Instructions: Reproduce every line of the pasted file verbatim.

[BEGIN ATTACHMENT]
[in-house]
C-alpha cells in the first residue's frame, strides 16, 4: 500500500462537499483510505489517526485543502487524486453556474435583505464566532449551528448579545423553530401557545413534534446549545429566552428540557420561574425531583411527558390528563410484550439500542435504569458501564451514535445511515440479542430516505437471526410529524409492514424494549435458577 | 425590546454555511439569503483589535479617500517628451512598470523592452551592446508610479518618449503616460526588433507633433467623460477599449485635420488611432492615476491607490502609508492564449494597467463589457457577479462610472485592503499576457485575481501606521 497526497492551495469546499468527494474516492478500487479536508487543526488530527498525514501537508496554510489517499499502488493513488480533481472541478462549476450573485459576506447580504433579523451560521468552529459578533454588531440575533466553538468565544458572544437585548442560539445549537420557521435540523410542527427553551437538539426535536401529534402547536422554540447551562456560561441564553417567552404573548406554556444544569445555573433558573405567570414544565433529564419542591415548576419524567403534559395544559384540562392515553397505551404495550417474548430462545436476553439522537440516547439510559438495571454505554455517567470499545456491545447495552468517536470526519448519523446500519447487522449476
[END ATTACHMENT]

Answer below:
[in-house]
C-alpha cells in the first residue's frame, strides 16, 4: 500500500462537499483510505489517526485543502487524486453556474435583505464566532449551528448579545423553530401557545413534534446549545429566552428540557420561574425531583411527558390528563410484550439500542435504569458501564451514535445511515440479542430516505437471526410529524409492514424494549435458577 | 425590546454555511439569503483589535479617500517628451512598470523592452551592446508610479518618449503616460526588433507633433467623460477599449485635420488611432492615476491607490502609508492564449494597467463589457457577479462610472485592503499576457485575481501606521 497526497492551495469546499468527494474516492478500487479536508487543526488530527498525514501537508496554510489517499499502488493513488480533481472541478462549476450573485459576506447580504433579523451560521468552529459578533454588531440575533466553538468565544458572544437585548442560539445549537420557521435540523410542527427553551437538539426535536401529534402547536422554540447551562456560561441564553417567552404573548406554556444544569445555573433558573405567570414544565433529564419542591415548576419524567403534559395544559384540562392515553397505551404495550417474548430462545436476553439522537440516547439510559438495571454505554455517567470499545456491545447495552468517536470526519448519523446500519447487522449476